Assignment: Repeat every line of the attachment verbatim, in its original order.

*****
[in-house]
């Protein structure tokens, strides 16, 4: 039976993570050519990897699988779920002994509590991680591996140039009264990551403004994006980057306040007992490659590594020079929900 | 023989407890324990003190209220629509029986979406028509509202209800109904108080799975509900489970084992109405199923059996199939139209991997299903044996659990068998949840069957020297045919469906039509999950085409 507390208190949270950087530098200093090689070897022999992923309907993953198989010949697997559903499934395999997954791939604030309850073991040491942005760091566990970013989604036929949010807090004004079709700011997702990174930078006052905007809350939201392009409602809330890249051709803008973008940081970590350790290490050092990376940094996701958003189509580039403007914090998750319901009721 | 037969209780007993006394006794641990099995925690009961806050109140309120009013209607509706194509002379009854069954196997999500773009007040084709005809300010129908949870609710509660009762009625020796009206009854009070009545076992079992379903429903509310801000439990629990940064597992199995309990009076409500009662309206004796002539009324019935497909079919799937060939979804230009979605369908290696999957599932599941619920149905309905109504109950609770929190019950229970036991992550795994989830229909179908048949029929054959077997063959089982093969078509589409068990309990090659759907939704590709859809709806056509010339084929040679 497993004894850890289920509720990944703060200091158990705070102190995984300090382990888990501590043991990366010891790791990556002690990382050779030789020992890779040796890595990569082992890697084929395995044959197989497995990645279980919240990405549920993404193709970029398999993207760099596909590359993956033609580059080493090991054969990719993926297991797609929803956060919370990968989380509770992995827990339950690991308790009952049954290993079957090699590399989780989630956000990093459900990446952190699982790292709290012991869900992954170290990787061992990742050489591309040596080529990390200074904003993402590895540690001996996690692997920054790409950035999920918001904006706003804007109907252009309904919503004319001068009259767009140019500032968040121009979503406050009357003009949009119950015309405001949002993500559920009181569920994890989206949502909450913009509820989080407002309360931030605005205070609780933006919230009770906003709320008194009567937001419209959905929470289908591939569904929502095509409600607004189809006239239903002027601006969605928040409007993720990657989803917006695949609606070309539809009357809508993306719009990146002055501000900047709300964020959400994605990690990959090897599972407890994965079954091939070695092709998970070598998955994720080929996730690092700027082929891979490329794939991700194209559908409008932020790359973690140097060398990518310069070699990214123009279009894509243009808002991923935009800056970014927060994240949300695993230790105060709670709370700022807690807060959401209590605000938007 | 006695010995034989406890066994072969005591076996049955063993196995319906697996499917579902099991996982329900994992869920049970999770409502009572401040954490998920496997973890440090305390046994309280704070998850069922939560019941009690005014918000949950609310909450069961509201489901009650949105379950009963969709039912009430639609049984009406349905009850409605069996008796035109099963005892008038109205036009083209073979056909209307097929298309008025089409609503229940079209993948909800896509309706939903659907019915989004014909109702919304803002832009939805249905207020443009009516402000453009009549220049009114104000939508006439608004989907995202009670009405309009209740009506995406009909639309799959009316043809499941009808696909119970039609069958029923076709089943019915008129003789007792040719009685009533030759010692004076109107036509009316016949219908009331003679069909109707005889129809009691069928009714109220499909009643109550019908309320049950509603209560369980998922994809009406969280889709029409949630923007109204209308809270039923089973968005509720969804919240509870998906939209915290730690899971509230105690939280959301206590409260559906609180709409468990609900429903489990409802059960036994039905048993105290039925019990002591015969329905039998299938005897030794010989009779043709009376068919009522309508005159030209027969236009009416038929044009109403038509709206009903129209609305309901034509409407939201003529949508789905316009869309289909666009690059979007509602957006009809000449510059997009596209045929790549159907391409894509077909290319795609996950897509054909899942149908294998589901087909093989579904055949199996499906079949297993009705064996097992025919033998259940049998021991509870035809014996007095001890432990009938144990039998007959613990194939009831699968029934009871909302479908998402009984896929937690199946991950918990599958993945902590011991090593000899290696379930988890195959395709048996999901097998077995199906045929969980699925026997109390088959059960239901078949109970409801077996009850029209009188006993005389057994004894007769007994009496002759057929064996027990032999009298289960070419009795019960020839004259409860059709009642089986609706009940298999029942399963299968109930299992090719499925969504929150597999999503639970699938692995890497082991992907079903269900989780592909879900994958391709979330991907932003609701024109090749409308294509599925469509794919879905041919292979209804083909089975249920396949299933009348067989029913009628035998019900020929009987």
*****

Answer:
[in-house]
């Protein structure tokens, strides 16, 4: 039976993570050519990897699988779920002994509590991680591996140039009264990551403004994006980057306040007992490659590594020079929900 | 023989407890324990003190209220629509029986979406028509509202209800109904108080799975509900489970084992109405199923059996199939139209991997299903044996659990068998949840069957020297045919469906039509999950085409 507390208190949270950087530098200093090689070897022999992923309907993953198989010949697997559903499934395999997954791939604030309850073991040491942005760091566990970013989604036929949010807090004004079709700011997702990174930078006052905007809350939201392009409602809330890249051709803008973008940081970590350790290490050092990376940094996701958003189509580039403007914090998750319901009721 | 037969209780007993006394006794641990099995925690009961806050109140309120009013209607509706194509002379009854069954196997999500773009007040084709005809300010129908949870609710509660009762009625020796009206009854009070009545076992079992379903429903509310801000439990629990940064597992199995309990009076409500009662309206004796002539009324019935497909079919799937060939979804230009979605369908290696999957599932599941619920149905309905109504109950609770929190019950229970036991992550795994989830229909179908048949029929054959077997063959089982093969078509589409068990309990090659759907939704590709859809709806056509010339084929040679 497993004894850890289920509720990944703060200091158990705070102190995984300090382990888990501590043991990366010891790791990556002690990382050779030789020992890779040796890595990569082992890697084929395995044959197989497995990645279980919240990405549920993404193709970029398999993207760099596909590359993956033609580059080493090991054969990719993926297991797609929803956060919370990968989380509770992995827990339950690991308790009952049954290993079957090699590399989780989630956000990093459900990446952190699982790292709290012991869900992954170290990787061992990742050489591309040596080529990390200074904003993402590895540690001996996690692997920054790409950035999920918001904006706003804007109907252009309904919503004319001068009259767009140019500032968040121009979503406050009357003009949009119950015309405001949002993500559920009181569920994890989206949502909450913009509820989080407002309360931030605005205070609780933006919230009770906003709320008194009567937001419209959905929470289908591939569904929502095509409600607004189809006239239903002027601006969605928040409007993720990657989803917006695949609606070309539809009357809508993306719009990146002055501000900047709300964020959400994605990690990959090897599972407890994965079954091939070695092709998970070598998955994720080929996730690092700027082929891979490329794939991700194209559908409008932020790359973690140097060398990518310069070699990214123009279009894509243009808002991923935009800056970014927060994240949300695993230790105060709670709370700022807690807060959401209590605000938007 | 006695010995034989406890066994072969005591076996049955063993196995319906697996499917579902099991996982329900994992869920049970999770409502009572401040954490998920496997973890440090305390046994309280704070998850069922939560019941009690005014918000949950609310909450069961509201489901009650949105379950009963969709039912009430639609049984009406349905009850409605069996008796035109099963005892008038109205036009083209073979056909209307097929298309008025089409609503229940079209993948909800896509309706939903659907019915989004014909109702919304803002832009939805249905207020443009009516402000453009009549220049009114104000939508006439608004989907995202009670009405309009209740009506995406009909639309799959009316043809499941009808696909119970039609069958029923076709089943019915008129003789007792040719009685009533030759010692004076109107036509009316016949219908009331003679069909109707005889129809009691069928009714109220499909009643109550019908309320049950509603209560369980998922994809009406969280889709029409949630923007109204209308809270039923089973968005509720969804919240509870998906939209915290730690899971509230105690939280959301206590409260559906609180709409468990609900429903489990409802059960036994039905048993105290039925019990002591015969329905039998299938005897030794010989009779043709009376068919009522309508005159030209027969236009009416038929044009109403038509709206009903129209609305309901034509409407939201003529949508789905316009869309289909666009690059979007509602957006009809000449510059997009596209045929790549159907391409894509077909290319795609996950897509054909899942149908294998589901087909093989579904055949199996499906079949297993009705064996097992025919033998259940049998021991509870035809014996007095001890432990009938144990039998007959613990194939009831699968029934009871909302479908998402009984896929937690199946991950918990599958993945902590011991090593000899290696379930988890195959395709048996999901097998077995199906045929969980699925026997109390088959059960239901078949109970409801077996009850029209009188006993005389057994004894007769007994009496002759057929064996027990032999009298289960070419009795019960020839004259409860059709009642089986609706009940298999029942399963299968109930299992090719499925969504929150597999999503639970699938692995890497082991992907079903269900989780592909879900994958391709979330991907932003609701024109090749409308294509599925469509794919879905041919292979209804083909089975249920396949299933009348067989029913009628035998019900020929009987």